The Church of Jesus Christ of Latter-day Saints owns, operates, and maintains a number of Historical Sites, Visitors’ Centers, and Historical Landmarks throughout the United States. The sites represent significant locations in Church history, ranging from Joseph Smith’s birthplace in Vermont to the Mormon Battalion site in San Diego, California.
It wasn’t until the latter part of the 20th century that The Church of Jesus Christ began to take a more proactive interest in historical sites. Since early Latter-day Saints migrated west, many historical sites, such as homes and businesses in Kirtland, Ohio, and Nauvoo, Illinois, had fallen into disrepair or been demolished completely. When Church leaders began to organize the reconstruction of such sites, there was a lot of research and restorative work to be done. In many cases, property had to be purchased from current owners, as early Latter-day Saints had sold it when they moved west. The Church organized the restoration of many of these historic sites, and erected monuments at other locations, carefully choosing sites where significant events had occurred. Mormon Newsroom reports that “exhibits and guides at each location tell the story of [The Church of Jesus Christ] and its people to thousands of visitors from around the world each year, encouraging a broader understanding of the time, the culture, and the religious significance of each location.”
A great deal of research goes into developing an historical site. Don Enders, a recently retired historian for The Church of Jesus Christ, told Mormon Newsroom that before beginning any restoration, extensive research is conducted. He said:
We work with local historians to cover the details in the time period; then we examine the present construction [of the building]. And regardless of condition, the building offers us clues. The type of glass, nails, moldings, construction methods or size of windows that were used, even saw marks in the wood, are all telltale signs of how a building is put together.
Researchers also examine official government records, such as tax and real estate documents to ensure the correct location or building is being restored. Researchers value the historical accuracy of finished projects, and work to ensure that the site is as accurate as possible. Steven L. Olsen, a member of the Church Historic Sites Committee, told Mormon Newsroom:
We try to make the finished product look real, but it’s kind of hybrid between modern and historic technologies. We hope that it’s engaging enough from a historical perspective that people will suspend their disbelief and look past the modern elements of the site to learn about the real history.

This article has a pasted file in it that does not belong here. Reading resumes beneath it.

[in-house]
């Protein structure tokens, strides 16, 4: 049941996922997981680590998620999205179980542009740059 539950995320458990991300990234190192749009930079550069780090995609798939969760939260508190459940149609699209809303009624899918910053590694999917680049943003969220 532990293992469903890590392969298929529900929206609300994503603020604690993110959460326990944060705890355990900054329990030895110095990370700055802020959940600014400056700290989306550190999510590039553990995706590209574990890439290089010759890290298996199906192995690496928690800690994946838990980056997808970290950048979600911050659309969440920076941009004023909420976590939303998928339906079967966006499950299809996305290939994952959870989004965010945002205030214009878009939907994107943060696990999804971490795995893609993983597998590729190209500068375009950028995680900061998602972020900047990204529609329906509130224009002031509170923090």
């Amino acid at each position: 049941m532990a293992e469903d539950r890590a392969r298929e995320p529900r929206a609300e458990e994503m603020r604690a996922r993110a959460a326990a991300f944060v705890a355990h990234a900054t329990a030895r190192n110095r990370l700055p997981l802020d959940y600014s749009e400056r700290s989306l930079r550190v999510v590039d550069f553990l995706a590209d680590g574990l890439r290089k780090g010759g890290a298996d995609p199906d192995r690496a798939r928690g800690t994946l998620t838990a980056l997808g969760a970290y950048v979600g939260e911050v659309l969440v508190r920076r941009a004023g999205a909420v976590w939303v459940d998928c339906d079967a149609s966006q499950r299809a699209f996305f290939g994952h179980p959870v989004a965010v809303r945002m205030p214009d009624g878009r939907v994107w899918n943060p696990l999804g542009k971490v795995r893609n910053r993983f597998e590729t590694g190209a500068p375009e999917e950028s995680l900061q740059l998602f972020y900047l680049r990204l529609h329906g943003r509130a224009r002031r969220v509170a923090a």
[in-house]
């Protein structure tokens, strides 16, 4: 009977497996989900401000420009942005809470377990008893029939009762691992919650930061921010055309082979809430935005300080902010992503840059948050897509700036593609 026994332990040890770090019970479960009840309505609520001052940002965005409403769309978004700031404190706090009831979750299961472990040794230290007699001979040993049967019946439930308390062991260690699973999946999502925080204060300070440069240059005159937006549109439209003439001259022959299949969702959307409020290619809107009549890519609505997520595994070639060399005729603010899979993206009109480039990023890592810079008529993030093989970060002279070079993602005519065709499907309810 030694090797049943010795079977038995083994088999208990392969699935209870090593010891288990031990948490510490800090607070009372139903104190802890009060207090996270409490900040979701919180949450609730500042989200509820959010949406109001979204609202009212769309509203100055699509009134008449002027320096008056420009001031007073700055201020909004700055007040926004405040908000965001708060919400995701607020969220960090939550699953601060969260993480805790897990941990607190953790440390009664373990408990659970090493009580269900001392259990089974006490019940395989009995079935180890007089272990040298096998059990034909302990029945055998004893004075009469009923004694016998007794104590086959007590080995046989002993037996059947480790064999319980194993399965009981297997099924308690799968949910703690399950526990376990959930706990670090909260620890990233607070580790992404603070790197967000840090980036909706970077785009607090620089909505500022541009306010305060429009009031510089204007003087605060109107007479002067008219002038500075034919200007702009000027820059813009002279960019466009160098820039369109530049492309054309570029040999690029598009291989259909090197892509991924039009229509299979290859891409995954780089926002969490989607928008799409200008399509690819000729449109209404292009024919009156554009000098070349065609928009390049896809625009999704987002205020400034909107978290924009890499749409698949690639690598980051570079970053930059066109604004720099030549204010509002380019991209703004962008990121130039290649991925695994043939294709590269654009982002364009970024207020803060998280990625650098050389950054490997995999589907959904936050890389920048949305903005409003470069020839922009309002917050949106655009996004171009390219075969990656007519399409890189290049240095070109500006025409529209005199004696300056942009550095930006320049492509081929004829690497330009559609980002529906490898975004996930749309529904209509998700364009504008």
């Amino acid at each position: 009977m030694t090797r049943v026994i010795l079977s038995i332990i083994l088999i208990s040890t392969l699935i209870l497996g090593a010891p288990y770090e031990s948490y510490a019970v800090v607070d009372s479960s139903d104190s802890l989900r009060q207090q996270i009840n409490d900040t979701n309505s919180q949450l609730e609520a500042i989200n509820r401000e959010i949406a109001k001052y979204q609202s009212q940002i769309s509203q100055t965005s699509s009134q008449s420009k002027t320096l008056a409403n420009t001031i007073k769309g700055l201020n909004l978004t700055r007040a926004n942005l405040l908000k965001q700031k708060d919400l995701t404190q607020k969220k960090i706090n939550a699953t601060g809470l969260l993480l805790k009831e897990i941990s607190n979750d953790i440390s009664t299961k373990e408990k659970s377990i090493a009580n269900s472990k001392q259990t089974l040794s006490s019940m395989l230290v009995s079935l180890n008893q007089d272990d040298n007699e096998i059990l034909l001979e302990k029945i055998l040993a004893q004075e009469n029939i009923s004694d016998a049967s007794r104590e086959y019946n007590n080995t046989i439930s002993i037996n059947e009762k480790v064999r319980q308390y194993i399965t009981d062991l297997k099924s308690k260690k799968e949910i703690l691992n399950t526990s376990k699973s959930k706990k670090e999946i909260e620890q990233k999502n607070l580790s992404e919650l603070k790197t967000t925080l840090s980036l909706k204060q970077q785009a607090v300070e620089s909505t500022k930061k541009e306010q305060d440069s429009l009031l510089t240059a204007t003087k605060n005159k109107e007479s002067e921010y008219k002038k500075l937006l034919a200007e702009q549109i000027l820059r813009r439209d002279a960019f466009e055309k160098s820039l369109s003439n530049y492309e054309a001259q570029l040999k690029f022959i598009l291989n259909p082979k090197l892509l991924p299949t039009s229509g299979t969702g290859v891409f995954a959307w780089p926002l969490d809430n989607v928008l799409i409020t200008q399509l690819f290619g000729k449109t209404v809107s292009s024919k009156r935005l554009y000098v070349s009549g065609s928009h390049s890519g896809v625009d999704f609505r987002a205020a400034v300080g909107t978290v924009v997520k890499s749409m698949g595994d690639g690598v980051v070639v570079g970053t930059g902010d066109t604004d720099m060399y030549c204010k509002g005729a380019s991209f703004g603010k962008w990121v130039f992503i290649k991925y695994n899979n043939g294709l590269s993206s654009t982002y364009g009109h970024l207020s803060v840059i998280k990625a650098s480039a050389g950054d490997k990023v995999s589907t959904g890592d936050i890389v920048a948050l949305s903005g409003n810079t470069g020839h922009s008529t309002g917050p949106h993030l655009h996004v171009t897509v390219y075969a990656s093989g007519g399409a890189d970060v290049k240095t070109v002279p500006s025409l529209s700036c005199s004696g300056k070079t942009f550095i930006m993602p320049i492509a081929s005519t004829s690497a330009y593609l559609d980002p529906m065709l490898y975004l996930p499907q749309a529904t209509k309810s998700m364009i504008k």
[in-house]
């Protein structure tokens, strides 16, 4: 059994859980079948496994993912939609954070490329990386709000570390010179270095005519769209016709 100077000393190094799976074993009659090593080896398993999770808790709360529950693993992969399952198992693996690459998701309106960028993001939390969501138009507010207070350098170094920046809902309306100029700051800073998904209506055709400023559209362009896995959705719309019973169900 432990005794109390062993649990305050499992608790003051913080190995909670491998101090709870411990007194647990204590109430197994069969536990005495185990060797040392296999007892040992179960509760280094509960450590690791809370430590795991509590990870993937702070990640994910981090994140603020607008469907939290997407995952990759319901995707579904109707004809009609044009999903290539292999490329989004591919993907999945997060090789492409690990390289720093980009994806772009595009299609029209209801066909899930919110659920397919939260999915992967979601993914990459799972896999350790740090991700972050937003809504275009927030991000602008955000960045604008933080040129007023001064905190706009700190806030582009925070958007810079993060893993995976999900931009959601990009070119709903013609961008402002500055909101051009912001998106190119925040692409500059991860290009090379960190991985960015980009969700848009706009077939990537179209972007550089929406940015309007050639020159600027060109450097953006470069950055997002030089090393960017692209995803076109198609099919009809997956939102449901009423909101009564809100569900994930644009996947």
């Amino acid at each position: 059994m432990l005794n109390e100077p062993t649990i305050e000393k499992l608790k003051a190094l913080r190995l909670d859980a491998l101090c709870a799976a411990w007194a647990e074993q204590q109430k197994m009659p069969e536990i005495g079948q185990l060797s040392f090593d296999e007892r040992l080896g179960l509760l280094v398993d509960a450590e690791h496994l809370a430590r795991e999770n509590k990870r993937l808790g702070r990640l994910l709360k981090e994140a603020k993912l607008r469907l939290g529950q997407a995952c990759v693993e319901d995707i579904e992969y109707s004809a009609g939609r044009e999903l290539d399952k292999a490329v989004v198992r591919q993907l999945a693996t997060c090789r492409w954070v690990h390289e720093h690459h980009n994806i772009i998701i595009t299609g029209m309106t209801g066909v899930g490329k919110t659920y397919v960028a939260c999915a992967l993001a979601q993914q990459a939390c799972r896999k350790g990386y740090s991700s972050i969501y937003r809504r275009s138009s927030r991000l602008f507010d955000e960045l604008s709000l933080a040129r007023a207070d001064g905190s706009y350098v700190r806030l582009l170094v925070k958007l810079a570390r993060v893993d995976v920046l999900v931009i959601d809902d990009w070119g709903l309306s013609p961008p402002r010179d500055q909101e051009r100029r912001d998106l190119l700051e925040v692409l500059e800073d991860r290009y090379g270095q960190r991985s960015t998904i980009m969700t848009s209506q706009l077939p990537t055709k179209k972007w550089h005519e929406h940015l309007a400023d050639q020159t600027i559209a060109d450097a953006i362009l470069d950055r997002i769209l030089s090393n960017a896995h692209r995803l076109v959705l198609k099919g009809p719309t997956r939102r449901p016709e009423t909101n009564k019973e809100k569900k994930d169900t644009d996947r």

Types of Historical Sites
Under the umbrella of the Church History Department and the Historic Sites Committee, there are several types of sites for members and friends of other faiths alike to visit.
- Historic Sites: These include restored buildings and tours in places of historical significance, such as Kirtland, Ohio, and Nauvoo, Illinois.
- Historic Landmarks: These exist primarily to emphasize the Latter-day Saints’ focus on worship, and include historic churches, tabernacles, and temples, such as the St. George Tabernacle in St. George, Utah.
- Historic Markers: These exist in sites where no restoration was possible, but where important pieces of Latter-day Saint history occurred, such as the temple site at Far West, Missouri.
- Visitors’ Centers: There are 10 Visitors’ Centers in the United States, most of them near temples. They are staffed by volunteer missionaries and intend to teach visitors about the doctrines and beliefs of The Church of Jesus Christ.
- Pageants: These outdoor, large-scale plays depict important events from Church history and the Book of Mormon: Another Testament of Jesus Christ. Some of the more well-known include the Hill Cumorah Pageant in Palmyra, NY, and the Mormon Miracle Pageant in Manti, UT.
Mission of Historical Sites
While some of the historic sites are merely signs and landmarks, many sites have full- and part-time volunteer missionaries staffing them. These missionaries are well-equipped to give tours, answer questions, and teach the restored gospel of Jesus Christ. Steven L. Olsen explained: “We preserve site to help provide an experience that opens a person’s heart and soul to the message. Many have found the beginnings of their testimonies when they have gone to the historic sites and had the Spirit bear witness to them”. The purpose of Church historic sites is to provide a window to the past, an opportunity for people to learn more about the history of The Church of Jesus Christ, and an environment for visitors to feel the peace of the gospel of Jesus Christ.
All historic sites are free and open to the public. Find an historical site near you: http://www.mormonnewsroom.org/historic-sites
This article was written by Megan McDaniel
Doris White is a native of Oregon and graduated from Brigham Young University with a degree in English and a minor in Editing. She loves to talk with others about the gospel of Jesus Christ.